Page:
A man with a message

Pope Benedict XVI is paying his first papal visit to the United States, and many, many Americans -- Catholic and not -- are eager to hear what he has to say.

And they want him to say a lot .

There are many issues facing this country -- war, immigration, abortion, human rights -- that the pope can and should address. He will, judging by his itinerary: He is expected to deliver parts of his speeches in Spanish; he will pray at ground zero of the 9-11 attacks Sunday; and he will issue a much-anticipated speech before the United Nations on Friday.

He also will meet privately with President Bush, and with Benedict's opposition to the war in Iraq, the topic of discussion there is easy to guess. But the pope realizes the threat to freedom posed by terrorists worldwide, and liberals will be surprised to find how similar Benedict and Bush are ideologically on achieving peace.

Others anticipating the pope's arrival are keeping themselves busy by grinding their various axes. Some female Catholics think he's sexist. Gay activists gripe that he doesn't condone their lifestyle. To coincide with the pope's visit, lay teachers at 10 Catholic schools in the New York City area are striking for more pay. And of course there's that chillingly familiar elephant in the room: the deadly consequences of Roe v. Wade .

Many more are holding their breath to see precisely how he addresses America's clergy sex abuse scandal. It likely will be through an apology and an unambiguous condemnation. As Benedict left Rome early Tuesday for the United States, he expressed deep shame over the scandal in this country, and vowed to make sure nothing like this would happen again.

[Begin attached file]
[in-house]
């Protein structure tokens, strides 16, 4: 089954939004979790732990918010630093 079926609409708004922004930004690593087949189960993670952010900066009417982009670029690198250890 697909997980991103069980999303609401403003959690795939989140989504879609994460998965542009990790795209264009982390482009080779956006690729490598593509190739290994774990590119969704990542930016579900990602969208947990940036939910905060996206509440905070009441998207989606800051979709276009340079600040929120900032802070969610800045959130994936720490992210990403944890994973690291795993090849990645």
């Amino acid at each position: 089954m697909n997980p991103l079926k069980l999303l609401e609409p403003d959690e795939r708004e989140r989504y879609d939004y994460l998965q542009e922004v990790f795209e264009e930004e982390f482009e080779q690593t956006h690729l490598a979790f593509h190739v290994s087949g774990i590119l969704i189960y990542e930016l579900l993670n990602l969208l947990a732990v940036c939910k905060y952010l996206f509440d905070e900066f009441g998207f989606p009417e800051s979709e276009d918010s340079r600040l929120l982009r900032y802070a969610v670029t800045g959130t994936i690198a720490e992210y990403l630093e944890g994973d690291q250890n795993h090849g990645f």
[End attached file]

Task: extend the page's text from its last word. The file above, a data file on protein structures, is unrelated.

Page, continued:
To understand Benedict and his message, first understand that he is not cut from the same cloth as his predecessor, the media-friendly and charismatic Pope John Paul II. John Paul, some may remember, was a trained actor. He fed off the energy of crowds and the spotlight.

But Benedict -- who turns 81 today -- is more reserved and introspective, and very intellectual. The diffidence sometimes seen in his people skills must not be confused with cold distance. The cardinal who once bore the sobriquet "God's Rottweiler" has shown himself to be a spiritual leader whose central principle is love.

Benedict recognizes and appreciates the United States' traditional inclusion of religion in public discourse. In Europe he battles declining Christian faith, but in this country -- despite its secular shortcomings -- he is heartened by Americans' collective faith life.

Benedict must not be viewed as a political figure, but as a man of God whose grounding in his faith empowers him to challenge political leaders to rule with moral reason.

Will Benedict conclude his U.S. visit by leaving behind a nation that is 100-percent spiritually united? No.

But he will leave us with much to ponder -- about love and hope and compassion toward others -- and about what we can do to further those ideas, and cultivate them more deeply among us.

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